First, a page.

Do microplastic loads reflect the population demographics along the southern African coastline?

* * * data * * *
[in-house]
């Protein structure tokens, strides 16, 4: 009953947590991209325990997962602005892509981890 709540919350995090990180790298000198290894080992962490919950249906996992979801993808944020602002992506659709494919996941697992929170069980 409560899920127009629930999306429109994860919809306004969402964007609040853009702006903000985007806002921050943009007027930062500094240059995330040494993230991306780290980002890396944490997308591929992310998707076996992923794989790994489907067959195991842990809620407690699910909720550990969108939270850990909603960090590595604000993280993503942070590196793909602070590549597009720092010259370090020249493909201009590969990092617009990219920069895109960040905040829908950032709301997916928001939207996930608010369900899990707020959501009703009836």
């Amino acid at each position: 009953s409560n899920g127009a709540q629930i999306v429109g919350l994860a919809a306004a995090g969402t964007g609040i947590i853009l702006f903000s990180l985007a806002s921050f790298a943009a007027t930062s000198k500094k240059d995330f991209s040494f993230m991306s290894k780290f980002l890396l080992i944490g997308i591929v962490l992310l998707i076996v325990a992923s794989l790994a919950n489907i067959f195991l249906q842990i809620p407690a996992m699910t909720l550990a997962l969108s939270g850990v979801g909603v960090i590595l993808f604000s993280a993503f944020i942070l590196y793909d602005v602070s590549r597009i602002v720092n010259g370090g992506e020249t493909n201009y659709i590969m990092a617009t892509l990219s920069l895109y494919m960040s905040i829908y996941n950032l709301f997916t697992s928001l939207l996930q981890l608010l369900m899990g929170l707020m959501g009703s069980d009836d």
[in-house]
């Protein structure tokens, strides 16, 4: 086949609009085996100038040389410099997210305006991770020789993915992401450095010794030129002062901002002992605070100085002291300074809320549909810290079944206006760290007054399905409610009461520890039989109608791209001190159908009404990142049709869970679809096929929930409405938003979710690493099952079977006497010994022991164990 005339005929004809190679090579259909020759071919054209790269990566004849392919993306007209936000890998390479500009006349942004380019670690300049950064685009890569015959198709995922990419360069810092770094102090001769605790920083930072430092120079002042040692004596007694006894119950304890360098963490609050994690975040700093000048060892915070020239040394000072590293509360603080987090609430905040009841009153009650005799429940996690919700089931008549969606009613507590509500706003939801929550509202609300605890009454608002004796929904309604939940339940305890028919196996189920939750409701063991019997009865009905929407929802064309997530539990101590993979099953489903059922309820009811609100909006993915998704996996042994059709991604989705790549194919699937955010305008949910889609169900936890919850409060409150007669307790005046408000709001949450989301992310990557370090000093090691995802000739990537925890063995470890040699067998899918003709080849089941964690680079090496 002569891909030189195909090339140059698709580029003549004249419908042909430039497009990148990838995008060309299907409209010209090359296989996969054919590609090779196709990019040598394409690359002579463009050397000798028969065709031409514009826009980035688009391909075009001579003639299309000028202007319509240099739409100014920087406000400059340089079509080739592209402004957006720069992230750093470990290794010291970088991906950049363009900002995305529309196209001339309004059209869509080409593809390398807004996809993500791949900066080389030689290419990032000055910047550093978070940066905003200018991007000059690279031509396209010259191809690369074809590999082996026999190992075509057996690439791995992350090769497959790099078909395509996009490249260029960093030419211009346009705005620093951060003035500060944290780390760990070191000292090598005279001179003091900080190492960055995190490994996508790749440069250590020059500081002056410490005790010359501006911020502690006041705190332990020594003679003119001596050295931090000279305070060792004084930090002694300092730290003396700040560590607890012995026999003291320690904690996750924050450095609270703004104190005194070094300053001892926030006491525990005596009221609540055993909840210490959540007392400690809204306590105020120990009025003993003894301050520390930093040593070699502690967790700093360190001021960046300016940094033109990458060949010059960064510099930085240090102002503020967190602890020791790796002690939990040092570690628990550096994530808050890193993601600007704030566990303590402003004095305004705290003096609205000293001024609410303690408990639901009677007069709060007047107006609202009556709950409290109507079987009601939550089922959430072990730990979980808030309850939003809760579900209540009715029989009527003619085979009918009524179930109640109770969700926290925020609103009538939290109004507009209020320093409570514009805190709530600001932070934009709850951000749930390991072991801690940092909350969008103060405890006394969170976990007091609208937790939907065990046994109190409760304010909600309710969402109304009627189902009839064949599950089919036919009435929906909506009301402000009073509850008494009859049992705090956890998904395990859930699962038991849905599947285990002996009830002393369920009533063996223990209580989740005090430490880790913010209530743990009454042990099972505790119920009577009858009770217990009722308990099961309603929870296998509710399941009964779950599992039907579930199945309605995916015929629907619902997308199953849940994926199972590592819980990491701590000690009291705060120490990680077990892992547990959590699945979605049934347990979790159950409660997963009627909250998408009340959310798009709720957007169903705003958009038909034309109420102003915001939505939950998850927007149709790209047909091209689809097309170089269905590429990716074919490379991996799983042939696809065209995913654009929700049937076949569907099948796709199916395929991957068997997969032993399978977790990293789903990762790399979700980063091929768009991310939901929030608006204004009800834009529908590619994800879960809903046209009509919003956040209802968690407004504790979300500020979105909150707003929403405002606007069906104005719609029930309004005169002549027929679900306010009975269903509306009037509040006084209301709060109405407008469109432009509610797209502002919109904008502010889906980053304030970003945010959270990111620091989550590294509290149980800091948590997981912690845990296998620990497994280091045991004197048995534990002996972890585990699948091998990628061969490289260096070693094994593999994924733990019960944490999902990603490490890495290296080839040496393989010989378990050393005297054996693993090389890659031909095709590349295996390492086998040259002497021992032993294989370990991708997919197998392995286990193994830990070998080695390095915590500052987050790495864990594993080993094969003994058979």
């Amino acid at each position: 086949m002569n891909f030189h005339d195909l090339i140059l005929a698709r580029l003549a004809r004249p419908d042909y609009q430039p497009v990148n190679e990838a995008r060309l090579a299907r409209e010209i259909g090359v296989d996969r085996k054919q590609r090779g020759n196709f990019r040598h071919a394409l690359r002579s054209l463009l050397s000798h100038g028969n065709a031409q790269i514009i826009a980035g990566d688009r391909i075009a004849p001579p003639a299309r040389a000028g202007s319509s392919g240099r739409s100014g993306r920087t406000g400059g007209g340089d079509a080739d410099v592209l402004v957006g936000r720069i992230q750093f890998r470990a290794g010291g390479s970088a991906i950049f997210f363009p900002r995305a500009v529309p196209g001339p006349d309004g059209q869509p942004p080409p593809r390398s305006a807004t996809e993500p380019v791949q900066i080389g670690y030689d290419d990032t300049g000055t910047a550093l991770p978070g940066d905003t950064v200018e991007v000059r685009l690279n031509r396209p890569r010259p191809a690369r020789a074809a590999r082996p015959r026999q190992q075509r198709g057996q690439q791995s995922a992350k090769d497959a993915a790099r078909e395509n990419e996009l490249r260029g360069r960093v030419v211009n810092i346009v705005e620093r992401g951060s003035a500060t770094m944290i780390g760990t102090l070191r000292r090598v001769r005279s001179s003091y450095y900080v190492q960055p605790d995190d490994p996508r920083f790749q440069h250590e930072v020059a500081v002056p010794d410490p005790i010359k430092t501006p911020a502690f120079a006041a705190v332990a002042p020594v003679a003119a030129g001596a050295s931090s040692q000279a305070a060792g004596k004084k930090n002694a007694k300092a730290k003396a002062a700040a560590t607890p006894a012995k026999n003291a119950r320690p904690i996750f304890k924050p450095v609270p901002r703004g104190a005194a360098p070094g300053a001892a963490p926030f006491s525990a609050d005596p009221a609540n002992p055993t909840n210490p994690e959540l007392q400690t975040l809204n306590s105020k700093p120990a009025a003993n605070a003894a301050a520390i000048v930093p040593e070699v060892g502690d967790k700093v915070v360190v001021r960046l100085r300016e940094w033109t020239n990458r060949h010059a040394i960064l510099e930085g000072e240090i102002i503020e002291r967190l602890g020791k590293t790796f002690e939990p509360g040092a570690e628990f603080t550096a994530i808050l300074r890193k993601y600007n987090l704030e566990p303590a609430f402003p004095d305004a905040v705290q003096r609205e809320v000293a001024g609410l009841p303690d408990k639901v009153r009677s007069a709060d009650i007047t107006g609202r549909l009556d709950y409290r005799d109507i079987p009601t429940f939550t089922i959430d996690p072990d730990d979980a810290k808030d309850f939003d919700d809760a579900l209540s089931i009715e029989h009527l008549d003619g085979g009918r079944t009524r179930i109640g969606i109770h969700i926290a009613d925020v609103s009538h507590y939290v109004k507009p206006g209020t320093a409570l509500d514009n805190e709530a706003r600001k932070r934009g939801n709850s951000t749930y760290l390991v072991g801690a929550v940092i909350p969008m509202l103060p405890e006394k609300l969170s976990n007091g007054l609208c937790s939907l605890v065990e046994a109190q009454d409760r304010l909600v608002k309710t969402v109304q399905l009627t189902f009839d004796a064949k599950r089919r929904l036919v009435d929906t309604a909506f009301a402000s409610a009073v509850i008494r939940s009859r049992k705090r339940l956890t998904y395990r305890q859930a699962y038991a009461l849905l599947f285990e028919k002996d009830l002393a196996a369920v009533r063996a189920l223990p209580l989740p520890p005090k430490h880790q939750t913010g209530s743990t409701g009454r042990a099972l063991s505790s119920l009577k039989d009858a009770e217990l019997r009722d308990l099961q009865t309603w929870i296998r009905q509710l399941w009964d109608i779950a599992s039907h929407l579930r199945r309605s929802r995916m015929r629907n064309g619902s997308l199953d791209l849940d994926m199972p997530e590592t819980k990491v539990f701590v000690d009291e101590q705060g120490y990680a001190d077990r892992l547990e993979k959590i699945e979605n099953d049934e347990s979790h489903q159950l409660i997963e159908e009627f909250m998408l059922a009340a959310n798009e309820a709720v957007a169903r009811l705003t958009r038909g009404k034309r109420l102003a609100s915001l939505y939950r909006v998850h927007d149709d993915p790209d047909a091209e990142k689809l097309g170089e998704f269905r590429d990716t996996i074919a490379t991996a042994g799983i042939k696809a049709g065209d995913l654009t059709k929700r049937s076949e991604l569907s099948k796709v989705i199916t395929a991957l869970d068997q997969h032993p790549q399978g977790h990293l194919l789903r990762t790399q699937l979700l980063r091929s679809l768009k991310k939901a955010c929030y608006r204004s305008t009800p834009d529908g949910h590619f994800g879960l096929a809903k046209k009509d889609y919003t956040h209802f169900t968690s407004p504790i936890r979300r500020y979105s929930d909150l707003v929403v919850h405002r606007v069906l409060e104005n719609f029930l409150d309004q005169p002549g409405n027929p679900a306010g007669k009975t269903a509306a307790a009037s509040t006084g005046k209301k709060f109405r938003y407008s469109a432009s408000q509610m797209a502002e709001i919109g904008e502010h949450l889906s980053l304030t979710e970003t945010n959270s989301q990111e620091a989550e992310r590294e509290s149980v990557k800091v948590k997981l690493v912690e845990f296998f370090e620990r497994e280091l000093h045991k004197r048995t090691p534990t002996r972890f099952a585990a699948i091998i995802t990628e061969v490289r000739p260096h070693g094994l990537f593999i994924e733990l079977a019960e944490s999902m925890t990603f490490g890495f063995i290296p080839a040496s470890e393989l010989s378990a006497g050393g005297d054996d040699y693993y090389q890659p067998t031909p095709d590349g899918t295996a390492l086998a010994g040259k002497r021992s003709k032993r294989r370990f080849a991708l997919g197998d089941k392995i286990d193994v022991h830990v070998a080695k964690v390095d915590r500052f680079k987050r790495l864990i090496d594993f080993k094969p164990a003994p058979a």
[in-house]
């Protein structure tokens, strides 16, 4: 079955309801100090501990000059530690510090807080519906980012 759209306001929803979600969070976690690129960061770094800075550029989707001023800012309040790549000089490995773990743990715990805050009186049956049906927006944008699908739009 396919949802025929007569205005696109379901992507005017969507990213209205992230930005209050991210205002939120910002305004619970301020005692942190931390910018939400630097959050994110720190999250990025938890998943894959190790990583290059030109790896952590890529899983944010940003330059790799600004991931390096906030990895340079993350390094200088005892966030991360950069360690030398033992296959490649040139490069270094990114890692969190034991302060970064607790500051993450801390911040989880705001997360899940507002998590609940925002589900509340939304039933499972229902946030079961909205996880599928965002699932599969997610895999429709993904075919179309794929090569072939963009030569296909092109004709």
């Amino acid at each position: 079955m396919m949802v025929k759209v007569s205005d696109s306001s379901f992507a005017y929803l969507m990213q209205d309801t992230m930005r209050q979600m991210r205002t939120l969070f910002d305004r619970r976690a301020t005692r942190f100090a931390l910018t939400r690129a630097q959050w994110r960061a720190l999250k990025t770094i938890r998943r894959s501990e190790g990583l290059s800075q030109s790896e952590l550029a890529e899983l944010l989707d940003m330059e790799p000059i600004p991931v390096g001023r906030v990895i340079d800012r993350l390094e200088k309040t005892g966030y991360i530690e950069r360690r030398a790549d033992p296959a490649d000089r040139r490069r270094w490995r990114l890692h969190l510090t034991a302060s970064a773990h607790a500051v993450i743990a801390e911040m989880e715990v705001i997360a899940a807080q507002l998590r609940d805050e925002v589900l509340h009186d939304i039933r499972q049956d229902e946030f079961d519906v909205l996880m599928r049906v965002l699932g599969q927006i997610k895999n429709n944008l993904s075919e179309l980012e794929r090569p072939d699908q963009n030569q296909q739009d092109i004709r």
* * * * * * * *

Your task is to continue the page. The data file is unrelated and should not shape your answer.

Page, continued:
Plastic pollution is a major anthropogenic contaminant effecting the marine environment and is often associated with high human population densities and industrial activities. The microplastic (63 to 5000 μm) burden of beach sediment and surf-zone water was investigated at selected sites along the entire length of the South African coastline. It was predicted that samples collected in areas of high population density, would contain a higher microplastic burden than those along coasts that demonstrate very low population densities. With the exception of water column microplastics within Richard's Bay Harbour (413.3 ± 77.53 particles·m− 3) and Durban Harbour (1200 ± 133.2 particles·m− 3), there were no significant spatial differences in microplastic loads. This supports the theory that harbours act as a source of microplastics for the surrounding marine environment. Additionally, the absence of any spatial variation highlights the possible long range distribution of microplastic pollutants by large scale ocean currents.
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